Monday, May 16, 2016

The Blues

Some people consider the color blue as too cold to be welcomed into a comfortable house.  Not so, said Dorothy Draper, who believed that, "Blue can be delicate and yet warm at the same time."  It's a sentiment with which I wholeheartedly agree. Blue, in all of its various guises, is not only my favorite color, it's the essence of my home, making appearances in every room of my apartment, which, I've been told, is warm and inviting.  (Draper also said, "Just as the main theme appears and reappears throughout a symphony, so you can carry one note of color through your whole house to beautiful effect.") Back in 1932 and 1933, the editors of House & Garden were likewise advocates of decorating with blue.  Look at the magazine's color photographs from this time period, and you'll see that blue is notably featured in most of them. In some interior photos, the color permeated a room, such as in the Manhattan living room, seen above and below, of Mrs. Robert A. Lovett.  Mrs. Lovett obviously had a yen for inky blue, because not only did she choose the shade for her living room, she used it in her bathroom as well.  (Seen in the third photograph, the bathroom walls were painted with a mural that shows a colonnaded view of the ocean.)

In other photographs, and in a few illustrations, too, blue appeared as an accent color.  Take, for example, the charming illustration of the living room of Richardson Wright, then editor-in-chief of House & Garden, and his decorator wife, Agnes Foster Wright.  In this room, the Wrights lived beneath a vibrant, bright blue ceiling.  A similar shade can also be seen in the illustration of Condé Nast's paragon-of-chic ballroom, where Elsie de Wolfe chose an 18th-century Chinese wallpaper with a splash of refreshing blue.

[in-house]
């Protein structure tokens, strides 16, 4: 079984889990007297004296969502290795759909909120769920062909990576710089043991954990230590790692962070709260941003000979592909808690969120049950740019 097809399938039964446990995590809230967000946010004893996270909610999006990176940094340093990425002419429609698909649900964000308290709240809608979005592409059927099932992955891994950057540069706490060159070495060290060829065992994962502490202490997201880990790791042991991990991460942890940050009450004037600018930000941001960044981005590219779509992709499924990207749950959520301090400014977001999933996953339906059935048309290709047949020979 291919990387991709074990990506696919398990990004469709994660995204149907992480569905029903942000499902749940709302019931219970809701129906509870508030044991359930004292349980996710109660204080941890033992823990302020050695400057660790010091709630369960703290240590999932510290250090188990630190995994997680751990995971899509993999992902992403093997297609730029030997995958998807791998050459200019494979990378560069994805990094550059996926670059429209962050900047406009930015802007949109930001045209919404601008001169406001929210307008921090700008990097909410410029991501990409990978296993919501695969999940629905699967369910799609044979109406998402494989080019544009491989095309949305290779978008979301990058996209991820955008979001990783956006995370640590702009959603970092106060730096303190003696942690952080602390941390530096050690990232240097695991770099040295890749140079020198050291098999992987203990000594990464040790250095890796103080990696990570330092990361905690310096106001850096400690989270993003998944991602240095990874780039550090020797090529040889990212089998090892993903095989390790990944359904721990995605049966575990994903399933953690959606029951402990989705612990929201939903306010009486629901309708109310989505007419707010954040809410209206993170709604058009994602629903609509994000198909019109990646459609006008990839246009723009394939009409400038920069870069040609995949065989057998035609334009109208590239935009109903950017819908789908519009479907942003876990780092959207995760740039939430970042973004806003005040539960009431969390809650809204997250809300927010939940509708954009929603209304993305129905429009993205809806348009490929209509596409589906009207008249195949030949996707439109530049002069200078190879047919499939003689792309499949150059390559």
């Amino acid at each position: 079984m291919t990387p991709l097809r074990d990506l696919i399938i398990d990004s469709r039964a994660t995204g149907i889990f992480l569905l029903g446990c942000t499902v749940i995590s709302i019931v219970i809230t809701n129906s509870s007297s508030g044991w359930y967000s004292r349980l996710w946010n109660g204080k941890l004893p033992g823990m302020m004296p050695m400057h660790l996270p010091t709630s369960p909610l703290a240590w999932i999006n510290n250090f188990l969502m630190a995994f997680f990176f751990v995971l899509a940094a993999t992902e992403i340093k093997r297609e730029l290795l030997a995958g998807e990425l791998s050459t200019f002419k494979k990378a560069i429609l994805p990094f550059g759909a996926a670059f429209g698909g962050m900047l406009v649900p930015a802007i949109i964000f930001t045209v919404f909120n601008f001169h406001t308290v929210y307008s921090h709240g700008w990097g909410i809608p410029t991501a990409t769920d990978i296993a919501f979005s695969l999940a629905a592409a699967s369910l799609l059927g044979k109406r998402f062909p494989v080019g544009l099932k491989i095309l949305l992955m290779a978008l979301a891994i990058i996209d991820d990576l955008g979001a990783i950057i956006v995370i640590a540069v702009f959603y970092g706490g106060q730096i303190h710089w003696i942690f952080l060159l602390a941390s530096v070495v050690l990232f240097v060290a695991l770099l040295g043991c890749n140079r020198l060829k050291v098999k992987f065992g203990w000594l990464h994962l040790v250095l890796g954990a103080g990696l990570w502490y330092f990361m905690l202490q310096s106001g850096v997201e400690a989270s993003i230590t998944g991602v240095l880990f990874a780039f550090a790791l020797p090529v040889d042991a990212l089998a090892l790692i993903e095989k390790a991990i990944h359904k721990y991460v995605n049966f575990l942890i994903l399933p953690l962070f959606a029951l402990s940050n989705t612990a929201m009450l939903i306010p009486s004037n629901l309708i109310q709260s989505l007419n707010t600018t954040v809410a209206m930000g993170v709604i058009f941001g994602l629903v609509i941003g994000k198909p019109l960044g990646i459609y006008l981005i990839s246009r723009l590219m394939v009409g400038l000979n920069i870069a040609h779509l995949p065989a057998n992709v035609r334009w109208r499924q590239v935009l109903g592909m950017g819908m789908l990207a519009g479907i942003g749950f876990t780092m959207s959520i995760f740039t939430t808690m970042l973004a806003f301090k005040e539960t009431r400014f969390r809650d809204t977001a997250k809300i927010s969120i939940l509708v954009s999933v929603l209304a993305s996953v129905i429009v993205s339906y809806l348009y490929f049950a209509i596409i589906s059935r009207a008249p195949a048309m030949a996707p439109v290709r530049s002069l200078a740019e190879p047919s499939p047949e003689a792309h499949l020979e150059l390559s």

But perhaps no photo captures the beauty of blue better than the Edward Steichen photograph, seen below, which shows a woman seemingly enraptured by the blue Delphiniums that grew in Steichen's garden.  I understand the way that woman felt, because the spectrum of blues always dazzles me, too. 

The three photos above show the Manhattan apartment of Mrs. Robert A. Lovett, who decorated her home.

A photo by Edward Steichen, which was taken in his garden.

This illustration shows the living room of Richardson and Agnes Foster Wright.

An illustration of Condé Nast's ballroom.

All images from various 1932 and 1933 issues of House & Garden


  1. Gorgeous post. Inspired by Michael Greer's Inside Design, we had our entrance hall painted a dark blue. It matches a small section of c16 Swiss stained glass mounted on the wall. Happy to report the blue painted ceiling, walls and doors wows our visitors.

    1. Pamela, How dazzling your entrance hall must be! Wow!

  2. Mitchell Owens3:30 PM

    A close friend of Dorothy Parker and John O'Hara, Adele (Mrs Robert) Lovett, a banking heiress, had a healthy (though uncredited) assist from Ruby Ross Wood on the decoration of the NYC apartment. The Biedermeier desk chair, for instance, in the second photography is one that Ruby had in her NYC shop for some time. As for Mrs Lovett, an acquaintance described her as having "a bewitching soft quality, and whenever I saw her she was wearing blue. Women cattily said that she was always working on a piece of blue needlepoint."